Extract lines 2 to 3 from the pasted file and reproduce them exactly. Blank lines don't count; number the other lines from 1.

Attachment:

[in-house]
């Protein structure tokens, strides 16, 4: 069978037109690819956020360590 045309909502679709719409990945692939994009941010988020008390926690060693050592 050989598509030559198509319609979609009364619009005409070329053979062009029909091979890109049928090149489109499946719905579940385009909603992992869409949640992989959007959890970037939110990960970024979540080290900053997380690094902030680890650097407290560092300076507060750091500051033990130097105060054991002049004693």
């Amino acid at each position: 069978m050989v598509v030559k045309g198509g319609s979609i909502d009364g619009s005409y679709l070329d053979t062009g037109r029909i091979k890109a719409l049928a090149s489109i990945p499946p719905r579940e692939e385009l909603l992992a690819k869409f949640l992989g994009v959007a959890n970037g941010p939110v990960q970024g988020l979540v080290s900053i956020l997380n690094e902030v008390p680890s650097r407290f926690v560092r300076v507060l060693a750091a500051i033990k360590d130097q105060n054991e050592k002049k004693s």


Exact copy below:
């Protein structure tokens, strides 16, 4: 069978037109690819956020360590 045309909502679709719409990945692939994009941010988020008390926690060693050592 050989598509030559198509319609979609009364619009005409070329053979062009029909091979890109049928090149489109499946719905579940385009909603992992869409949640992989959007959890970037939110990960970024979540080290900053997380690094902030680890650097407290560092300076507060750091500051033990130097105060054991002049004693």
């Amino acid at each position: 069978m050989v598509v030559k045309g198509g319609s979609i909502d009364g619009s005409y679709l070329d053979t062009g037109r029909i091979k890109a719409l049928a090149s489109i990945p499946p719905r579940e692939e385009l909603l992992a690819k869409f949640l992989g994009v959007a959890n970037g941010p939110v990960q970024g988020l979540v080290s900053i956020l997380n690094e902030v008390p680890s650097r407290f926690v560092r300076v507060l060693a750091a500051i033990k360590d130097q105060n054991e050592k002049k004693s």